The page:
Q: What about your whole take on suburban malaise in the new album? Is life there a lot worse now than when you were growing up?

A: I think [the problems] probably were always out there. It was just a lot better concealed in the ‘50s and the ‘60s. There was the white picket fence and everything looked nice from the outside. I like to say it looks like “Happy Days” on the outside but it’s more like “Twin Peaks” on the inside.

And maybe, just because of the way things are changing, where the media is so prevalent and so in people’s everyday lives . . . things that used to be easier to conceal just aren’t anymore. . . . You’re kind of forced to deal with things that maybe you didn’t want to or didn’t have to a while ago. . . . That can be a tough thing, that there’s so much more that people have to cope with.

Q: You describe a lot of aimlessness and disillusionment. Where do you think that comes from?

A: There was this idea that people subscribed to a generation ago, which was if you did what you were told and if you went to school and got a job with the company there was a process that took place. You’d get married and have kids and climb the corporate ladder, blah, blah, blah.


I think you’re really seeing in the last 10 years that’s just not true anymore. People are graduating from college and they still can’t get a job and they have to go back and get a graduate degree and they’re still having a tough time getting a job. Both adults in the household have to work just to make ends meet, and I think that the kids are seeing this. They’re watching what their parents are doing, and the parents are not getting what they thought they were gonna get or they felt they were promised, and maybe the kids are saying, “[Expletive], I might as well work at McDonald’s and get stoned.”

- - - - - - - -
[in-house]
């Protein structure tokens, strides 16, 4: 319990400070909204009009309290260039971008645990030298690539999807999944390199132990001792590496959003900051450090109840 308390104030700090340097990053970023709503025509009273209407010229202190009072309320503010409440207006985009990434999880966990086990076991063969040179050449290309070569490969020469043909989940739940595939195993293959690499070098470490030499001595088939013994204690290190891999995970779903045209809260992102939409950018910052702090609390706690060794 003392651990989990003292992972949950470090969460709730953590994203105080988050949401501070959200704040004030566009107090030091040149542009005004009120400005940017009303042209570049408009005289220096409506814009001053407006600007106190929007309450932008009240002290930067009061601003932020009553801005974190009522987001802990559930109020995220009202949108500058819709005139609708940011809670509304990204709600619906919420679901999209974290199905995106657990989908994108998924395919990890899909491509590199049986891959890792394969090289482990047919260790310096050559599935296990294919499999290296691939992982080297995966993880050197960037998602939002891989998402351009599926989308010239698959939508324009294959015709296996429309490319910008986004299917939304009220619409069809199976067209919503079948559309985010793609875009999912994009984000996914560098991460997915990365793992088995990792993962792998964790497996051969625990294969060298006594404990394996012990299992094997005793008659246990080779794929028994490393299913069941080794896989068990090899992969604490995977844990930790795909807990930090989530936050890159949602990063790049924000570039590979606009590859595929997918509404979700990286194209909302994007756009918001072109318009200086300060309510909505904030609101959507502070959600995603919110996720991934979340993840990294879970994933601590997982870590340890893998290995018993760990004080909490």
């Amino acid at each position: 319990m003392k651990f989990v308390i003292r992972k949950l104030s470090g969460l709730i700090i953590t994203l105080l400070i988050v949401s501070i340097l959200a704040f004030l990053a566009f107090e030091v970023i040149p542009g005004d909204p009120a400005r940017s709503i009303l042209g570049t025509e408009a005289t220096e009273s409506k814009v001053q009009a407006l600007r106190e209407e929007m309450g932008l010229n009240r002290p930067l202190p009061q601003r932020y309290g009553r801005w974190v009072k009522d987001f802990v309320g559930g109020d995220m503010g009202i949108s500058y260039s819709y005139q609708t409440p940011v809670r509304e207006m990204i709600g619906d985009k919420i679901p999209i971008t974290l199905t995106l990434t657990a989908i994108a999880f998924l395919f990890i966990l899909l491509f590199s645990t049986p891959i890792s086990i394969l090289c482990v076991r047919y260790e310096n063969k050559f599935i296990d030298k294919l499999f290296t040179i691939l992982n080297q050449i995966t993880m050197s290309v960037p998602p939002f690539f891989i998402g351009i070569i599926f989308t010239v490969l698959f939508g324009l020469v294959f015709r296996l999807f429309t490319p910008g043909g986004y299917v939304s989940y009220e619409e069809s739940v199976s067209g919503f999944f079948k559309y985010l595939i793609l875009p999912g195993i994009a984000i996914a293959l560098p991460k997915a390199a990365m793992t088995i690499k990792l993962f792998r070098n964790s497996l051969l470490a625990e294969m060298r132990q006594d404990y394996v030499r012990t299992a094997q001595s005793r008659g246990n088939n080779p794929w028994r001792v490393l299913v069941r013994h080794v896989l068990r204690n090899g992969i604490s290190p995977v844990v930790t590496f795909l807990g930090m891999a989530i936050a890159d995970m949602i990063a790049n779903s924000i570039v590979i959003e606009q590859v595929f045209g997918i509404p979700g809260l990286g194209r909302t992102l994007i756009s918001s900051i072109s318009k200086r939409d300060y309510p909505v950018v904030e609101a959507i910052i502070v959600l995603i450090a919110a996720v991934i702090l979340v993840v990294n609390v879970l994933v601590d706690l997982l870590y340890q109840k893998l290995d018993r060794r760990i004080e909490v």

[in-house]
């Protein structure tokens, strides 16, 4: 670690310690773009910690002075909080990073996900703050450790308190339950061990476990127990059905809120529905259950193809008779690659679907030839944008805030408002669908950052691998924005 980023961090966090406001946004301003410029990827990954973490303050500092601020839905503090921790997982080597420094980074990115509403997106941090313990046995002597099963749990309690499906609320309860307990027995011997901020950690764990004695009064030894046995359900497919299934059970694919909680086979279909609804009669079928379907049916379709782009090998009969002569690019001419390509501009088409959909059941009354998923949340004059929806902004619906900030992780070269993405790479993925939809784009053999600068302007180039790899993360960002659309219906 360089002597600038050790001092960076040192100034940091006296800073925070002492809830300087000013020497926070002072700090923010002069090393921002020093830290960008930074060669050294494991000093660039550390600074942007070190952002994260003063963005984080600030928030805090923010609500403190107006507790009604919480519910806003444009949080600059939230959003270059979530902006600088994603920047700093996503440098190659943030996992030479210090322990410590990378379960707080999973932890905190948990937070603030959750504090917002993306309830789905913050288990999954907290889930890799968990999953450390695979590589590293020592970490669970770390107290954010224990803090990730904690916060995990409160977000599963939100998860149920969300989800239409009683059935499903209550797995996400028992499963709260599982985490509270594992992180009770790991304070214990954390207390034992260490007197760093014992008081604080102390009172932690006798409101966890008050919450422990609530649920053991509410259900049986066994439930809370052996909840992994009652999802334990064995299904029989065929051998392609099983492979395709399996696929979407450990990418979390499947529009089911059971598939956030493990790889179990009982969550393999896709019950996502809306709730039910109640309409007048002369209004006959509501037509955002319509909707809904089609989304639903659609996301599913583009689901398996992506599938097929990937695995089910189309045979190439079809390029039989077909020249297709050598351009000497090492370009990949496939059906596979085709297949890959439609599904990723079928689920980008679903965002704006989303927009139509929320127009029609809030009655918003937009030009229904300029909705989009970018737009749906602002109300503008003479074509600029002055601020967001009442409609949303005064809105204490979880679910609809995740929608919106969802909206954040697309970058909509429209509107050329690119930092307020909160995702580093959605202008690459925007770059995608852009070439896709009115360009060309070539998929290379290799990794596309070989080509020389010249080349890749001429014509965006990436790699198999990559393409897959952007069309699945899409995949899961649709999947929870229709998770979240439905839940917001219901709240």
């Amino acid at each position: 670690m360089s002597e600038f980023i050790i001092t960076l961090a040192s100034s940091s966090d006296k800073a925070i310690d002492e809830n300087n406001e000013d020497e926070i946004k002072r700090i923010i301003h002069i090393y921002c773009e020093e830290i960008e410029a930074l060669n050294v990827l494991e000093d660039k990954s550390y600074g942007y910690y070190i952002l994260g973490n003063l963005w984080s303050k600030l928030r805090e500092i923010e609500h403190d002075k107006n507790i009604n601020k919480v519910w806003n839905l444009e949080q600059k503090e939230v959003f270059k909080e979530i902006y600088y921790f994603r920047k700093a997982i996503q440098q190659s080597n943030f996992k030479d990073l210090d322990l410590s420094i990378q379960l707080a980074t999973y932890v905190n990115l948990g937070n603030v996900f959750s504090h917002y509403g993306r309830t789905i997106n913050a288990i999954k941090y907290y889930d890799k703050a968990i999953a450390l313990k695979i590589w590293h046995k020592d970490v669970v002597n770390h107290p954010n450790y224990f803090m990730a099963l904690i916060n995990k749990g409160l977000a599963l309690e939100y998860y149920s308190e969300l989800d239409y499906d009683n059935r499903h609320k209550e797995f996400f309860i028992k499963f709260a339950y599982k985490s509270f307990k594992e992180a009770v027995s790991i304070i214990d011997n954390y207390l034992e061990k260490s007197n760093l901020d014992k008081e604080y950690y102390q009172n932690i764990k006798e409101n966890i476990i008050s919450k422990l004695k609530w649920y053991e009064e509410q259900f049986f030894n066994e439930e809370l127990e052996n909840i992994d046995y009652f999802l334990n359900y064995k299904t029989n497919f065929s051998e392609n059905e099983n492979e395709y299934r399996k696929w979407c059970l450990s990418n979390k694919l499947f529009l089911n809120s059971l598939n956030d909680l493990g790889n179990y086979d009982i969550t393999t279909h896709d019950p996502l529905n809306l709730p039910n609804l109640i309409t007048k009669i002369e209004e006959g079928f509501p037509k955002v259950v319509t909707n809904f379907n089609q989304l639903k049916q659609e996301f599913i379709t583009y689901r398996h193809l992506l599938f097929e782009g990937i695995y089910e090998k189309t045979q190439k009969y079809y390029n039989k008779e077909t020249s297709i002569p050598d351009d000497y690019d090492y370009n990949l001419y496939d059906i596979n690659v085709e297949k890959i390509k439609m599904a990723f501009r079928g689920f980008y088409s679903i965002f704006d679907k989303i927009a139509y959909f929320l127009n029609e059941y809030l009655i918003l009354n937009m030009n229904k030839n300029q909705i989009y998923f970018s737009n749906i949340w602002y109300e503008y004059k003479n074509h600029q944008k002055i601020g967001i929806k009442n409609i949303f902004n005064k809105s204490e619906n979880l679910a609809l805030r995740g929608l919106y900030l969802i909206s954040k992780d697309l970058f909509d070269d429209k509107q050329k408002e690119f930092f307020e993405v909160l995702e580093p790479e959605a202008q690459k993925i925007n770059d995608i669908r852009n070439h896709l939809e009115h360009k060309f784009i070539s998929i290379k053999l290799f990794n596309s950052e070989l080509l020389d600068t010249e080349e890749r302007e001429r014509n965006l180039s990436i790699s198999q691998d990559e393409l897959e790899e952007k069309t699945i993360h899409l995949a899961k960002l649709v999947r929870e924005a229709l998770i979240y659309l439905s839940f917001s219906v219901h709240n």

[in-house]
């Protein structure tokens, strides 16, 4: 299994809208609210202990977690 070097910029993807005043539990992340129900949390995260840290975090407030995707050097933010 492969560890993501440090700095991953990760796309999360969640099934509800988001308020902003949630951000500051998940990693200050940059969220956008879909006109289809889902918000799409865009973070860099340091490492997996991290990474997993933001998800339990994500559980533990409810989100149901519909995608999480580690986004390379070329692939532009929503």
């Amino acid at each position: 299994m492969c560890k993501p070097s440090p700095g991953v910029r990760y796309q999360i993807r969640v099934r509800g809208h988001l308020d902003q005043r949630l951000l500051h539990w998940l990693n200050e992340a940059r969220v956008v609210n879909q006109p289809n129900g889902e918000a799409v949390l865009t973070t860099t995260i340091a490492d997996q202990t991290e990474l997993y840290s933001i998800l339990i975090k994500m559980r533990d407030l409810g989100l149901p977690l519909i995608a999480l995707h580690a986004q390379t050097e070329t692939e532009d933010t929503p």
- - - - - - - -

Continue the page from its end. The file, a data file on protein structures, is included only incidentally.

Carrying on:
Q: Is it fair to call “Americana” an indictment of contemporary society?

A: I didn’t want it to be a record that made you feel hopeless. At the end of the day I hope that you can get something positive out of it. So there are songs, like “Staring at the Sun” and even “Pay the Man,” which says, “How am I gonna find my own way as an individual through the world?”

If you think for yourself, you can still manage it. The bottom line of what I’m trying to say is that you have to create your own life and your own priorities. You’re gonna have to live life the way you want to and not the way you think it should be or the way someone tells you, and not accept those kind of outside pressures. . . . That’s filling somebody else’s agenda rather than your own.

Q: What do you see out there that makes you feel hopeful?

A: I see it at the shows. The kids are unique in the way they act, the way they dress, the way they talk. It seems they’re sharing what the songs are supposed to be about, and that’s really a cool thing. . . . You’ve got to give kids credit. They’re really smart. . . . They know what’s going on, and they’re the ones kind of making their way through it, and it’s really impressive to see.*